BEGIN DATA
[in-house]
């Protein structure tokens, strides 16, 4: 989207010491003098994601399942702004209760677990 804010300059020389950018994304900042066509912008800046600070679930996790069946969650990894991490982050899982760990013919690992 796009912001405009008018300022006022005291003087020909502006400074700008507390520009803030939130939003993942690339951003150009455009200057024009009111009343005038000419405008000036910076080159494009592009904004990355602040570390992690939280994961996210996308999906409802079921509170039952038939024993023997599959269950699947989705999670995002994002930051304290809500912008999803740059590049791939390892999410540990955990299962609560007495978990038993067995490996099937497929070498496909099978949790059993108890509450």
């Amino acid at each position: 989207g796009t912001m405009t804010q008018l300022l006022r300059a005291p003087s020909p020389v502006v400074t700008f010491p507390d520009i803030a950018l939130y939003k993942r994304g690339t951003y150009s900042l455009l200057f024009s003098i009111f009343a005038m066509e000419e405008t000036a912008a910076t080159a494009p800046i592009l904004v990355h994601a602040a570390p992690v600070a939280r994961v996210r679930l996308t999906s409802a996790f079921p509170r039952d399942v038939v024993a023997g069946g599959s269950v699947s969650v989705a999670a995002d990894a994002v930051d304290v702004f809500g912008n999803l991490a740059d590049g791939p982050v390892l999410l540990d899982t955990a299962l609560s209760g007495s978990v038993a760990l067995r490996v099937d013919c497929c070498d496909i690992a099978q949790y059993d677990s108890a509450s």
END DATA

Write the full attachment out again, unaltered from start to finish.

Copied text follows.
[in-house]
């Protein structure tokens, strides 16, 4: 989207010491003098994601399942702004209760677990 804010300059020389950018994304900042066509912008800046600070679930996790069946969650990894991490982050899982760990013919690992 796009912001405009008018300022006022005291003087020909502006400074700008507390520009803030939130939003993942690339951003150009455009200057024009009111009343005038000419405008000036910076080159494009592009904004990355602040570390992690939280994961996210996308999906409802079921509170039952038939024993023997599959269950699947989705999670995002994002930051304290809500912008999803740059590049791939390892999410540990955990299962609560007495978990038993067995490996099937497929070498496909099978949790059993108890509450």
């Amino acid at each position: 989207g796009t912001m405009t804010q008018l300022l006022r300059a005291p003087s020909p020389v502006v400074t700008f010491p507390d520009i803030a950018l939130y939003k993942r994304g690339t951003y150009s900042l455009l200057f024009s003098i009111f009343a005038m066509e000419e405008t000036a912008a910076t080159a494009p800046i592009l904004v990355h994601a602040a570390p992690v600070a939280r994961v996210r679930l996308t999906s409802a996790f079921p509170r039952d399942v038939v024993a023997g069946g599959s269950v699947s969650v989705a999670a995002d990894a994002v930051d304290v702004f809500g912008n999803l991490a740059d590049g791939p982050v390892l999410l540990d899982t955990a299962l609560s209760g007495s978990v038993a760990l067995r490996v099937d013919c497929c070498d496909i690992a099978q949790y059993d677990s108890a509450s």